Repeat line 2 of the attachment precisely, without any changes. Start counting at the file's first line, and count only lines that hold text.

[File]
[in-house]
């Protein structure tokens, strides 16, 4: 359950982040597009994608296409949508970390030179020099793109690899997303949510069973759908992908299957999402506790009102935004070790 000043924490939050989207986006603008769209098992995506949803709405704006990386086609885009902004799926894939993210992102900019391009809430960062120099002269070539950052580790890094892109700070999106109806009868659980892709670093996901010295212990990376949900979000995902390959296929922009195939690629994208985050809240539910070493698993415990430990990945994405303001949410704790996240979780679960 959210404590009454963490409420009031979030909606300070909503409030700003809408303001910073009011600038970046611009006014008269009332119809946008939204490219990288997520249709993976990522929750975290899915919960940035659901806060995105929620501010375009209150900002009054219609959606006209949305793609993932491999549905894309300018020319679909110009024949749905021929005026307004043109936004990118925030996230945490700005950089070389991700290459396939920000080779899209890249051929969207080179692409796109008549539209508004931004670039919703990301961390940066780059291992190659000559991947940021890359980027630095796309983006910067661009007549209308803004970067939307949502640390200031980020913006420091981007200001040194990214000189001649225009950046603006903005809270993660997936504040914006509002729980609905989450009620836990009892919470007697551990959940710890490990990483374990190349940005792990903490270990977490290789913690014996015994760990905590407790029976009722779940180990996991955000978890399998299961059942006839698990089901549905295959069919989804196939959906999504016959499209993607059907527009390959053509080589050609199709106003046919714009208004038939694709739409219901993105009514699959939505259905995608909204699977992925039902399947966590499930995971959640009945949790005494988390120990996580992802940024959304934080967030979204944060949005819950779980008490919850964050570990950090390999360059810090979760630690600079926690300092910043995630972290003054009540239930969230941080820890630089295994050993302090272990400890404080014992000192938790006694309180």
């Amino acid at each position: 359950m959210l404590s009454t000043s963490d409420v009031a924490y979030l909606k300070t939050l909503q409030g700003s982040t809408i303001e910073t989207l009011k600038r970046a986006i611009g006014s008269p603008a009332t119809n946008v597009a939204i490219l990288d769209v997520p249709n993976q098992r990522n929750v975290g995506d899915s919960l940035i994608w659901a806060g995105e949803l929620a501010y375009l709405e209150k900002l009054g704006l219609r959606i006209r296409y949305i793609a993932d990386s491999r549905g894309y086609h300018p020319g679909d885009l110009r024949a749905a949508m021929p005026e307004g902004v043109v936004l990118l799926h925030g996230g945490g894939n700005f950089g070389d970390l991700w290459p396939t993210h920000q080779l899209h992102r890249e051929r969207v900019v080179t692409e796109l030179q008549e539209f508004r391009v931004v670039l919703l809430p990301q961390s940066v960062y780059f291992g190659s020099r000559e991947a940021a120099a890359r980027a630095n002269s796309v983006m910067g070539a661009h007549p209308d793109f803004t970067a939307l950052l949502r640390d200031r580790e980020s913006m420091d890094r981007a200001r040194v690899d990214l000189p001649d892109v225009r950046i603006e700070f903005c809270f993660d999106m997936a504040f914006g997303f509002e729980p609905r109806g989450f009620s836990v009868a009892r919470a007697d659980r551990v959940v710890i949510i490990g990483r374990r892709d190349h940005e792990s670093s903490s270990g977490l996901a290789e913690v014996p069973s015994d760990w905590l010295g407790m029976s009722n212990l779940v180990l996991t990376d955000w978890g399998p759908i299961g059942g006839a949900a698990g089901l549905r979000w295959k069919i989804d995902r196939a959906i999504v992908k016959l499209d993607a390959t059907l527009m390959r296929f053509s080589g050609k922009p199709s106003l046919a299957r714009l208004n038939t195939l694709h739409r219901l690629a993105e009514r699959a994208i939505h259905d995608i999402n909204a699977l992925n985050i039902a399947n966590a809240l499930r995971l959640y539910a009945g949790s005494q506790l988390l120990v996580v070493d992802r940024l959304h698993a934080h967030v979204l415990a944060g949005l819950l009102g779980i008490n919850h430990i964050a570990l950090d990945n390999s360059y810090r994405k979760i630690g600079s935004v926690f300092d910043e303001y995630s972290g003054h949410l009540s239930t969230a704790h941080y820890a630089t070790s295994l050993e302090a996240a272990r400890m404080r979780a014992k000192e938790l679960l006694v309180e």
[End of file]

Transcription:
């Protein structure tokens, strides 16, 4: 359950982040597009994608296409949508970390030179020099793109690899997303949510069973759908992908299957999402506790009102935004070790 000043924490939050989207986006603008769209098992995506949803709405704006990386086609885009902004799926894939993210992102900019391009809430960062120099002269070539950052580790890094892109700070999106109806009868659980892709670093996901010295212990990376949900979000995902390959296929922009195939690629994208985050809240539910070493698993415990430990990945994405303001949410704790996240979780679960 959210404590009454963490409420009031979030909606300070909503409030700003809408303001910073009011600038970046611009006014008269009332119809946008939204490219990288997520249709993976990522929750975290899915919960940035659901806060995105929620501010375009209150900002009054219609959606006209949305793609993932491999549905894309300018020319679909110009024949749905021929005026307004043109936004990118925030996230945490700005950089070389991700290459396939920000080779899209890249051929969207080179692409796109008549539209508004931004670039919703990301961390940066780059291992190659000559991947940021890359980027630095796309983006910067661009007549209308803004970067939307949502640390200031980020913006420091981007200001040194990214000189001649225009950046603006903005809270993660997936504040914006509002729980609905989450009620836990009892919470007697551990959940710890490990990483374990190349940005792990903490270990977490290789913690014996015994760990905590407790029976009722779940180990996991955000978890399998299961059942006839698990089901549905295959069919989804196939959906999504016959499209993607059907527009390959053509080589050609199709106003046919714009208004038939694709739409219901993105009514699959939505259905995608909204699977992925039902399947966590499930995971959640009945949790005494988390120990996580992802940024959304934080967030979204944060949005819950779980008490919850964050570990950090390999360059810090979760630690600079926690300092910043995630972290003054009540239930969230941080820890630089295994050993302090272990400890404080014992000192938790006694309180």